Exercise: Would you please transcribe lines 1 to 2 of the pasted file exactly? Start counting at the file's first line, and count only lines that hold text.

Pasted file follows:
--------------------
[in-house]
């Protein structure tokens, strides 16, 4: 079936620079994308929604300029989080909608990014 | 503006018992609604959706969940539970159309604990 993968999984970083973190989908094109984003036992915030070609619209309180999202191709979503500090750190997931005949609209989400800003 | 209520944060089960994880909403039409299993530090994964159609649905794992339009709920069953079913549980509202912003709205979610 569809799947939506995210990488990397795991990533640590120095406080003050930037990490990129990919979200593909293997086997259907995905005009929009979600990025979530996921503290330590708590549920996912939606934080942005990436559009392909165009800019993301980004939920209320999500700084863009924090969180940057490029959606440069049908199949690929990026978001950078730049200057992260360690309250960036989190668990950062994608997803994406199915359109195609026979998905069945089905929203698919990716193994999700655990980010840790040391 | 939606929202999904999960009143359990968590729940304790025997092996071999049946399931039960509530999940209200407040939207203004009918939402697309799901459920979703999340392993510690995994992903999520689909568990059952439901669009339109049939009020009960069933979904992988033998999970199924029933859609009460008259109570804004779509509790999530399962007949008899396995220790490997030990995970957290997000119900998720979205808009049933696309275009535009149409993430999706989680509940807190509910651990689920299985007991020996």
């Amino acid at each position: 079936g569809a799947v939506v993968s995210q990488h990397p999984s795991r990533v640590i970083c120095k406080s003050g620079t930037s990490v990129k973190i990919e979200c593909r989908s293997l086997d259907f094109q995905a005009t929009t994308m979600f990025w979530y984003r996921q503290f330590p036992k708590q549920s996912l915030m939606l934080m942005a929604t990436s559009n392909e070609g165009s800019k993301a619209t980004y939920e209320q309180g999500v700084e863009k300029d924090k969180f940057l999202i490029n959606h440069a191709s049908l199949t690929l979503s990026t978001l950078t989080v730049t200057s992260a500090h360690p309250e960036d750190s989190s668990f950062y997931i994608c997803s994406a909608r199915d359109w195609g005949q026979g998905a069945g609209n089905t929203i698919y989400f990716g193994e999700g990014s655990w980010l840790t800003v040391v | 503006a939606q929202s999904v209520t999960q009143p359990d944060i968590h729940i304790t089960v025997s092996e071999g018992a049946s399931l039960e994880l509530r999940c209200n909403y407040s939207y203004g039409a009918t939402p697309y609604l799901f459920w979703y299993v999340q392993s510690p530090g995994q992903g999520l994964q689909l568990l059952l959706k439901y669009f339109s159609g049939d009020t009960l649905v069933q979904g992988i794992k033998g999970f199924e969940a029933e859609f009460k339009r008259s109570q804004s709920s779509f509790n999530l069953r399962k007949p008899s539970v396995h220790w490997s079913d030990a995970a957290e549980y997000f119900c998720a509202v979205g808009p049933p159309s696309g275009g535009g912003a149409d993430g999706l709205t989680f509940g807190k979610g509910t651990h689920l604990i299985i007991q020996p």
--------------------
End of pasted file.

[in-house]
């Protein structure tokens, strides 16, 4: 079936620079994308929604300029989080909608990014 | 503006018992609604959706969940539970159309604990 993968999984970083973190989908094109984003036992915030070609619209309180999202191709979503500090750190997931005949609209989400800003 | 209520944060089960994880909403039409299993530090994964159609649905794992339009709920069953079913549980509202912003709205979610 569809799947939506995210990488990397795991990533640590120095406080003050930037990490990129990919979200593909293997086997259907995905005009929009979600990025979530996921503290330590708590549920996912939606934080942005990436559009392909165009800019993301980004939920209320999500700084863009924090969180940057490029959606440069049908199949690929990026978001950078730049200057992260360690309250960036989190668990950062994608997803994406199915359109195609026979998905069945089905929203698919990716193994999700655990980010840790040391 | 939606929202999904999960009143359990968590729940304790025997092996071999049946399931039960509530999940209200407040939207203004009918939402697309799901459920979703999340392993510690995994992903999520689909568990059952439901669009339109049939009020009960069933979904992988033998999970199924029933859609009460008259109570804004779509509790999530399962007949008899396995220790490997030990995970957290997000119900998720979205808009049933696309275009535009149409993430999706989680509940807190509910651990689920299985007991020996």